Hannah Villiger. I am the sculpture
The Swiss artist Hannah Villiger (1951-1997) was a trained sculptor who used the Polaroid camera to cartographically scan her own body and her immediate spatial surroundings, examining them for their sculptural qualities in large-scale image formats and expansive blocks. In her work, questioning of one’s own being by means of body, nature or urban architecture meets the experimental mixing of classical genres. Using these themes, her work formulates a clarity, a courage, and a poetry that are more relevant today than ever. Nonetheless, while the work of the artist, who died at an early age, is present in her native Switzerland and in her temporary adopted country of France, outside it has lacked the institutional recognition commensurate with its quality. The Weserburg Museum für modern Kunst now offers the possibility of a (re)discovery of this rarely showed oeuvre.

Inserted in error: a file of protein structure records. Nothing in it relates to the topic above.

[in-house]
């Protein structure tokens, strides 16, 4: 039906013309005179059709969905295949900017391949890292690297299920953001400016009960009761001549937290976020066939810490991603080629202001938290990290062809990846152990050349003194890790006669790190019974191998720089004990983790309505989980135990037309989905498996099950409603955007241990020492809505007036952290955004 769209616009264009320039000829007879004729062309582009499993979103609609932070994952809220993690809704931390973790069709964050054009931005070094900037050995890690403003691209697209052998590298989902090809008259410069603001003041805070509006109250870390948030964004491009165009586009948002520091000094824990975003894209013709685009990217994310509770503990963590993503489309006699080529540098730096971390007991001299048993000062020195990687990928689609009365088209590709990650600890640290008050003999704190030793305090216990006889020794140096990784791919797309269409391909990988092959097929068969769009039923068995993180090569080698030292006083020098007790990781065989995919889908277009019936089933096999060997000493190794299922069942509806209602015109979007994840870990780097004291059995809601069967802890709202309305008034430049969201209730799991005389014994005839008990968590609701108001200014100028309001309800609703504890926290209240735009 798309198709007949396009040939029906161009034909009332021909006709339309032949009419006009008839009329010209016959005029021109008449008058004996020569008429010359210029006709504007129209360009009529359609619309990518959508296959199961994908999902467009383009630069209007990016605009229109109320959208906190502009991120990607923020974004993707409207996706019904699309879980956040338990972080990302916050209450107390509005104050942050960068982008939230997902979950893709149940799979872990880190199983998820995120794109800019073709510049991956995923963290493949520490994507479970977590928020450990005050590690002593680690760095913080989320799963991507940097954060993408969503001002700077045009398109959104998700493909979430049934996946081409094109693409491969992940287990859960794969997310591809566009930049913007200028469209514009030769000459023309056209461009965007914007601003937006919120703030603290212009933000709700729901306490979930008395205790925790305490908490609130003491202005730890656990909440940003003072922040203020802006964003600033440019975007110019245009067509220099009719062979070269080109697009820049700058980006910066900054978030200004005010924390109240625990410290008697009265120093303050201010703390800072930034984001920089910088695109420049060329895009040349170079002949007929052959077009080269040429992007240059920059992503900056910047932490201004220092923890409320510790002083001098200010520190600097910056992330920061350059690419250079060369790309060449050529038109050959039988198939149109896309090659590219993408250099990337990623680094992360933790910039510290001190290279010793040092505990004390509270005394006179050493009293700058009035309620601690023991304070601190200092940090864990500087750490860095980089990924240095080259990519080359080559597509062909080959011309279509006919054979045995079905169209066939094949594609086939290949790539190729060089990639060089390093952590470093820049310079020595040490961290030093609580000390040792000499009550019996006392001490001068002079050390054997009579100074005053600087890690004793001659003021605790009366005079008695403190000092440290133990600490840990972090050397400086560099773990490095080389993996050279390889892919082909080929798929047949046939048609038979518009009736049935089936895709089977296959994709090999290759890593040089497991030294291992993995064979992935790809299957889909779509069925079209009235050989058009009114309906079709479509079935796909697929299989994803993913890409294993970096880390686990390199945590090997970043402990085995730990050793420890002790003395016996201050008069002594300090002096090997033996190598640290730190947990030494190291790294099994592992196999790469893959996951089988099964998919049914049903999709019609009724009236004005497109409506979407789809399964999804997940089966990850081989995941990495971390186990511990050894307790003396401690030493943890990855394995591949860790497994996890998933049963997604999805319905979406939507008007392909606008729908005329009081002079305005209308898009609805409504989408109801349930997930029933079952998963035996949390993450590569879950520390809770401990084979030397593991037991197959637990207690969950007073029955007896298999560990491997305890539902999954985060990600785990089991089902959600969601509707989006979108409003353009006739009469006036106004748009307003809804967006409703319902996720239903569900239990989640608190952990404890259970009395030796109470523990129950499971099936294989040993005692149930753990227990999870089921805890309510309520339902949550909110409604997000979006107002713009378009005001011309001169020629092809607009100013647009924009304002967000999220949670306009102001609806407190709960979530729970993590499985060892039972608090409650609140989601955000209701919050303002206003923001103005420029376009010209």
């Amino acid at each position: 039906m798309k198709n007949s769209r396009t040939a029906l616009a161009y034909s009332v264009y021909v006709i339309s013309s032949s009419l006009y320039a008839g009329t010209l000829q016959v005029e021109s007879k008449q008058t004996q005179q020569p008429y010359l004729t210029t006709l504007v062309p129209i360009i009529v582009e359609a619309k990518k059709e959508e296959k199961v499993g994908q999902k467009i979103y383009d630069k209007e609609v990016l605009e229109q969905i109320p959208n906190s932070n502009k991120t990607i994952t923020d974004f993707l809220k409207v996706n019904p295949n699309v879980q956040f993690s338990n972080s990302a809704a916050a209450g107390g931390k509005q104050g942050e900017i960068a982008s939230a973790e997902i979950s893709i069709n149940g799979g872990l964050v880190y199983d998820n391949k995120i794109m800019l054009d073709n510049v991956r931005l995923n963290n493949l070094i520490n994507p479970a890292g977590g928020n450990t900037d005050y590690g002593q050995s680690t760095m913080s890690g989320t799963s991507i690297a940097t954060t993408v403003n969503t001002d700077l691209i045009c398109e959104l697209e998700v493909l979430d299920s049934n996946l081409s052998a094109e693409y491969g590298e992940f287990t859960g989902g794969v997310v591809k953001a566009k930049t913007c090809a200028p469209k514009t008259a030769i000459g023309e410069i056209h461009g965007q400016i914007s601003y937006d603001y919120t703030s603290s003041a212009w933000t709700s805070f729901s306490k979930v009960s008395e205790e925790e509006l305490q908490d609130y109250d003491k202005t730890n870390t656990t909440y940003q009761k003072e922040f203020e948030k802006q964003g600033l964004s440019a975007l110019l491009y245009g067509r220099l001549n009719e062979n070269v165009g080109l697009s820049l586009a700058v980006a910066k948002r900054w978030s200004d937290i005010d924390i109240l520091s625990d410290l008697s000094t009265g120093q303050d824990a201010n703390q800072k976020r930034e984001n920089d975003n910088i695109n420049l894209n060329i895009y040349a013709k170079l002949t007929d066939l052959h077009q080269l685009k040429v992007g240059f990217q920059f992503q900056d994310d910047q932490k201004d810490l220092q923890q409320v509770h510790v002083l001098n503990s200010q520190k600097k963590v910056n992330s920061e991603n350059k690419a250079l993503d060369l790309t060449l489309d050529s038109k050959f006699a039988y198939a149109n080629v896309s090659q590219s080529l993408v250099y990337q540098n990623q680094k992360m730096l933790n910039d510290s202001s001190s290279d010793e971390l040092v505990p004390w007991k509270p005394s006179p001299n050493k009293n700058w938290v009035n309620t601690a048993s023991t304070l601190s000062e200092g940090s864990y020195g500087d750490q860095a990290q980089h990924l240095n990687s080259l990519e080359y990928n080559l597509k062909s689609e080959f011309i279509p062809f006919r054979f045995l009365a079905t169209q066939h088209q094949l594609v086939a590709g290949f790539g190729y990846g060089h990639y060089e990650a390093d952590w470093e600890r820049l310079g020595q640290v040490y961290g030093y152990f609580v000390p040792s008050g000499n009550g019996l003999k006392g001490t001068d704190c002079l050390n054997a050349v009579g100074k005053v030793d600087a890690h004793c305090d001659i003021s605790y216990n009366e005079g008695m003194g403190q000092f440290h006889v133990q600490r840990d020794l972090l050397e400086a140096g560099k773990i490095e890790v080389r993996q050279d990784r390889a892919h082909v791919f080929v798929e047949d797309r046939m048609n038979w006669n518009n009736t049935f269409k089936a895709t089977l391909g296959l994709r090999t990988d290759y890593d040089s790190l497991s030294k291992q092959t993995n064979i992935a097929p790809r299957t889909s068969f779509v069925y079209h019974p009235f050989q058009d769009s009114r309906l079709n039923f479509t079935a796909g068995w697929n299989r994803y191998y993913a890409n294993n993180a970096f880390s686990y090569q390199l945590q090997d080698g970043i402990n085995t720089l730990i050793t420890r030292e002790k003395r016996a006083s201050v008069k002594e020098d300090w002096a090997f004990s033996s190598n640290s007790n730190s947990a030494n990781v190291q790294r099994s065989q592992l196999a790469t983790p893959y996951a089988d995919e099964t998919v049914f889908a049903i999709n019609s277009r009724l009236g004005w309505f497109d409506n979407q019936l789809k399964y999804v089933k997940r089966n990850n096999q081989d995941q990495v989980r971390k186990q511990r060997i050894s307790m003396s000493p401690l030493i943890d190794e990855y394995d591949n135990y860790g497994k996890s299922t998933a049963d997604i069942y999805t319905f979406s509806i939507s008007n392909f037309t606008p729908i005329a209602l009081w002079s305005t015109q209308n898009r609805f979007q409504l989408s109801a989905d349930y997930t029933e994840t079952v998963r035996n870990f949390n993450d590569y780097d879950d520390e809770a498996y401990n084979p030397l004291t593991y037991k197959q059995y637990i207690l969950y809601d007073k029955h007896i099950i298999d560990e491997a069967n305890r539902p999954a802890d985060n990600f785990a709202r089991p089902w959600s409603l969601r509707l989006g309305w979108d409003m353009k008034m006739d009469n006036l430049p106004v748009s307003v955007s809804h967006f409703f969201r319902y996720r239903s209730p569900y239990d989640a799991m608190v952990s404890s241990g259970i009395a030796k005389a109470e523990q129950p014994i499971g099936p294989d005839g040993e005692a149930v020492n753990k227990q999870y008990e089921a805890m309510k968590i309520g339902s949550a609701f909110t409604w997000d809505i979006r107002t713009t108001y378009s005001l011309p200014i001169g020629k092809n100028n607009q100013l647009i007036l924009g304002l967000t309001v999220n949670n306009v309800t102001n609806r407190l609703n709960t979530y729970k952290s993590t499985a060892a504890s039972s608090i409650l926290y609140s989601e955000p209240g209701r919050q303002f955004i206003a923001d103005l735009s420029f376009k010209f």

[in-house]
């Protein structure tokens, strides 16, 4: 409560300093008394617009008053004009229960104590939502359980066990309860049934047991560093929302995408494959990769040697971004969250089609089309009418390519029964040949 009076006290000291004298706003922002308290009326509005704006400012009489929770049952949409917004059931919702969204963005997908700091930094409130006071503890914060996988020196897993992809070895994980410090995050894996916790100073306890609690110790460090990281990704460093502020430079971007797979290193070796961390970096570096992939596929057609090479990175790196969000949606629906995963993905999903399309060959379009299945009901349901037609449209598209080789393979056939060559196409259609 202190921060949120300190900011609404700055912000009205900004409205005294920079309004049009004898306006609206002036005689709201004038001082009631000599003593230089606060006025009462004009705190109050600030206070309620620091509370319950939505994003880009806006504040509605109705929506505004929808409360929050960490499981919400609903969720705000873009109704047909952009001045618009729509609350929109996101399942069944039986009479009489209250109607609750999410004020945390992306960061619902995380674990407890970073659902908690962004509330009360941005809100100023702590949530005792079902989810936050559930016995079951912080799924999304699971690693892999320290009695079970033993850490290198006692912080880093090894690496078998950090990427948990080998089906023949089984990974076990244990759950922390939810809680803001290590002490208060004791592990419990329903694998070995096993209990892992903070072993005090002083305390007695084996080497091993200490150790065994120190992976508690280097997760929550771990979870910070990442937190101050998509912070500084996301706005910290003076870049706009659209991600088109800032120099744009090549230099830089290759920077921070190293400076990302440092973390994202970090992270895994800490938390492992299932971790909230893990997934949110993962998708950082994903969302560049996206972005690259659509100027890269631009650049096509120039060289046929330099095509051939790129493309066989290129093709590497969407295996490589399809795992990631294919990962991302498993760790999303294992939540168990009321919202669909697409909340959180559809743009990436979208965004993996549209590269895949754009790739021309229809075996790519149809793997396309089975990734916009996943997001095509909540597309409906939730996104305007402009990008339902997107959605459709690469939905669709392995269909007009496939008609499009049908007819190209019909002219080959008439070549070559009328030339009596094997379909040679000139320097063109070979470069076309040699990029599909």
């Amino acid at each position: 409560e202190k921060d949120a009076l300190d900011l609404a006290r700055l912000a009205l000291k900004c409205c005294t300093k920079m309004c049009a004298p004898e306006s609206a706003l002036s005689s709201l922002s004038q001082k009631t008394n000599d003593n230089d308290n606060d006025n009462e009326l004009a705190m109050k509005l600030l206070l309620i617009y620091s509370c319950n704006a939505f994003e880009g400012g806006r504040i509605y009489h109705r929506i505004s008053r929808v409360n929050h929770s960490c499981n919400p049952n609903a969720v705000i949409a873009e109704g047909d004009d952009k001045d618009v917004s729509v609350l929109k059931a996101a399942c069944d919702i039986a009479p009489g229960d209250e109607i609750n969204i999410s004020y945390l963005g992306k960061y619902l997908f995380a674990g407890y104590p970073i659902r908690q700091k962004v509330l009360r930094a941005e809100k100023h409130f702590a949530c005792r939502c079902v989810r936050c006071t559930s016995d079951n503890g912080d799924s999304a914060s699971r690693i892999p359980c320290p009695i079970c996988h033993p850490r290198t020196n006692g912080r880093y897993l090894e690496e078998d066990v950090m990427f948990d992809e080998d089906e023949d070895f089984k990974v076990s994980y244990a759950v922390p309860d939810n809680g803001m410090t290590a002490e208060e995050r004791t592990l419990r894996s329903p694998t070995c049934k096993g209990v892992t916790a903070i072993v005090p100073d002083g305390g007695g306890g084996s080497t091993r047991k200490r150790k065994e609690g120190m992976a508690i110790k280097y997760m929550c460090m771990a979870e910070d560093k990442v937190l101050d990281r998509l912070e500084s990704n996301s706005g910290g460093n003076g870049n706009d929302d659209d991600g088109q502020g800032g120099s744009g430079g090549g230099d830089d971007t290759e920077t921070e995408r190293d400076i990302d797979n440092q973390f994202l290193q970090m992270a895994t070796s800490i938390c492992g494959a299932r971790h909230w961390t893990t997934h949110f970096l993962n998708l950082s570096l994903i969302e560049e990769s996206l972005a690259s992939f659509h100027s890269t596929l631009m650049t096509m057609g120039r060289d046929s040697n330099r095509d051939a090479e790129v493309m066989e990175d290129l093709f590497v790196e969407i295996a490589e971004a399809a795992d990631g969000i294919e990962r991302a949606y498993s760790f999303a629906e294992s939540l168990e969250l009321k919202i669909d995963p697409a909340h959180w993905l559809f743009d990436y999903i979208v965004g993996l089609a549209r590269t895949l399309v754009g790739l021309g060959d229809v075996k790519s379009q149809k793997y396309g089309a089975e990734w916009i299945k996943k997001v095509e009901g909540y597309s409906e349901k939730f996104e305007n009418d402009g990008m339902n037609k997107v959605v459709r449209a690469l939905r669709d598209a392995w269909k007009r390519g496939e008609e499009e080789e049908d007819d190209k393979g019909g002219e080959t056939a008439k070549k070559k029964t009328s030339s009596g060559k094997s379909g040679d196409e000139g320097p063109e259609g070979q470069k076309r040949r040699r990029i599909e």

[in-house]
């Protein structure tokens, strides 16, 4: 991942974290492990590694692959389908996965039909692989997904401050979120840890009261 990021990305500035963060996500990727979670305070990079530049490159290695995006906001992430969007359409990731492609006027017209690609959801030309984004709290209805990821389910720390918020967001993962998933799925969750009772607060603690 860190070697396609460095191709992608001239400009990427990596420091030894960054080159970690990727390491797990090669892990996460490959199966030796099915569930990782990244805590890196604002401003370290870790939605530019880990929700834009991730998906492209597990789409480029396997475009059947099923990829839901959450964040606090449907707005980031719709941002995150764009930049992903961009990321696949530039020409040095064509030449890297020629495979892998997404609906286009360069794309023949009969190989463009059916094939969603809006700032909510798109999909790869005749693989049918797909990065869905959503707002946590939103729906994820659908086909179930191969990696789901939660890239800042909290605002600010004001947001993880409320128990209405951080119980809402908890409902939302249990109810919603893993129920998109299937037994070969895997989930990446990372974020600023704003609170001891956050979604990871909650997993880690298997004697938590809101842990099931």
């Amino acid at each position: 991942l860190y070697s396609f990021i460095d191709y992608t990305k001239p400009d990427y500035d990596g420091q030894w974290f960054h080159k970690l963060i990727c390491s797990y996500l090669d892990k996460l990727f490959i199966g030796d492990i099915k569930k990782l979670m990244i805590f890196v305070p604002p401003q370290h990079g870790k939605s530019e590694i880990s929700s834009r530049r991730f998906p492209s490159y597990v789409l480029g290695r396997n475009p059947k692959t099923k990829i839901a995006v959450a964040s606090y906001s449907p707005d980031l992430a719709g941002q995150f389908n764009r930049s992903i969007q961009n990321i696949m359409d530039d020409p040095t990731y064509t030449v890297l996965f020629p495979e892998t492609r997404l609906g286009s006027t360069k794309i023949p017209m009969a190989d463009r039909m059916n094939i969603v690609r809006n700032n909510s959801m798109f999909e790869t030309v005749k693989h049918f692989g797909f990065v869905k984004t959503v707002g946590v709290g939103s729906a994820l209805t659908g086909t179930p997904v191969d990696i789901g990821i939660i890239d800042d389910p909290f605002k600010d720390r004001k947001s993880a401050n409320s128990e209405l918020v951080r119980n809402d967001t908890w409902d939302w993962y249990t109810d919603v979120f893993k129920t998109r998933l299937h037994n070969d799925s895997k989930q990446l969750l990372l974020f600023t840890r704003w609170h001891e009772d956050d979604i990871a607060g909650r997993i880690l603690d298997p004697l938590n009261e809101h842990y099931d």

Swiss artist Eric Hattan (*1955, lives in Basel) was invited to select, compile, and focus the works on display. As a fellow artist and long-time administrator of Villiger’s estate, he is co-editor of her catalog raisonné and a proven expert on her oeuvre. The exhibition he has conceived for the Weserburg traces the essential thematic strands of her oeuvre in exemplary works and knows how to combine personal and objective access. In doing so, Hannah Villiger. Ich bin die Skulptur (engl. “I am the sculpture”) brings together surprising constellations of works with materials from her estate and Eric Hattan’s artistic approach with Villiger’s sculptural visual ideas.
In collaboration with Foundation THE ESTATE OF HANNAH VILLIGER.
Curated by Eric Hattan and Janneke de Vries